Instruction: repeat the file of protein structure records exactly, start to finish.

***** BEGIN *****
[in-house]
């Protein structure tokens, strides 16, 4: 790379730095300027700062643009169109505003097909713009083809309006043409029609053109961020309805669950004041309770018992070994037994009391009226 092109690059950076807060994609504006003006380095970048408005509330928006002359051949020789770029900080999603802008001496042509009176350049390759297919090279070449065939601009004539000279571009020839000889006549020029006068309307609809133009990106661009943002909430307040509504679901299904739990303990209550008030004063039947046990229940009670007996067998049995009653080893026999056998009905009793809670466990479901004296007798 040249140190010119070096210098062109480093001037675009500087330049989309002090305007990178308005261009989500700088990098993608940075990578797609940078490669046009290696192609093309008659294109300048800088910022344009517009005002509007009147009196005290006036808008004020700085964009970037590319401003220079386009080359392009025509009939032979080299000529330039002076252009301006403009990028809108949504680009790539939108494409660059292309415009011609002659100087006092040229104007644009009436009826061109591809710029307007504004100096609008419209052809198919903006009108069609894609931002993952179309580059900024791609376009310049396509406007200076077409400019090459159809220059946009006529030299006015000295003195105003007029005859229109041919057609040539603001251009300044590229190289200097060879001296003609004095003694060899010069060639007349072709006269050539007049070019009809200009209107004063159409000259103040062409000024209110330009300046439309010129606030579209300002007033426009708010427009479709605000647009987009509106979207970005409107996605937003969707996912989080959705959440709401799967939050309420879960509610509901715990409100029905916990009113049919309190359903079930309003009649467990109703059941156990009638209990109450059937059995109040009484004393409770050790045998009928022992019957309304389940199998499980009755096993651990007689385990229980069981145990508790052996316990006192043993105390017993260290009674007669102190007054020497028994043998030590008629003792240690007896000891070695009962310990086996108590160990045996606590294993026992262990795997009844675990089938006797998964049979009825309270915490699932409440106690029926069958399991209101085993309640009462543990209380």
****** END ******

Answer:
[in-house]
């Protein structure tokens, strides 16, 4: 790379730095300027700062643009169109505003097909713009083809309006043409029609053109961020309805669950004041309770018992070994037994009391009226 092109690059950076807060994609504006003006380095970048408005509330928006002359051949020789770029900080999603802008001496042509009176350049390759297919090279070449065939601009004539000279571009020839000889006549020029006068309307609809133009990106661009943002909430307040509504679901299904739990303990209550008030004063039947046990229940009670007996067998049995009653080893026999056998009905009793809670466990479901004296007798 040249140190010119070096210098062109480093001037675009500087330049989309002090305007990178308005261009989500700088990098993608940075990578797609940078490669046009290696192609093309008659294109300048800088910022344009517009005002509007009147009196005290006036808008004020700085964009970037590319401003220079386009080359392009025509009939032979080299000529330039002076252009301006403009990028809108949504680009790539939108494409660059292309415009011609002659100087006092040229104007644009009436009826061109591809710029307007504004100096609008419209052809198919903006009108069609894609931002993952179309580059900024791609376009310049396509406007200076077409400019090459159809220059946009006529030299006015000295003195105003007029005859229109041919057609040539603001251009300044590229190289200097060879001296003609004095003694060899010069060639007349072709006269050539007049070019009809200009209107004063159409000259103040062409000024209110330009300046439309010129606030579209300002007033426009708010427009479709605000647009987009509106979207970005409107996605937003969707996912989080959705959440709401799967939050309420879960509610509901715990409100029905916990009113049919309190359903079930309003009649467990109703059941156990009638209990109450059937059995109040009484004393409770050790045998009928022992019957309304389940199998499980009755096993651990007689385990229980069981145990508790052996316990006192043993105390017993260290009674007669102190007054020497028994043998030590008629003792240690007896000891070695009962310990086996108590160990045996606590294993026992262990795997009844675990089938006797998964049979009825309270915490699932409440106690029926069958399991209101085993309640009462543990209380």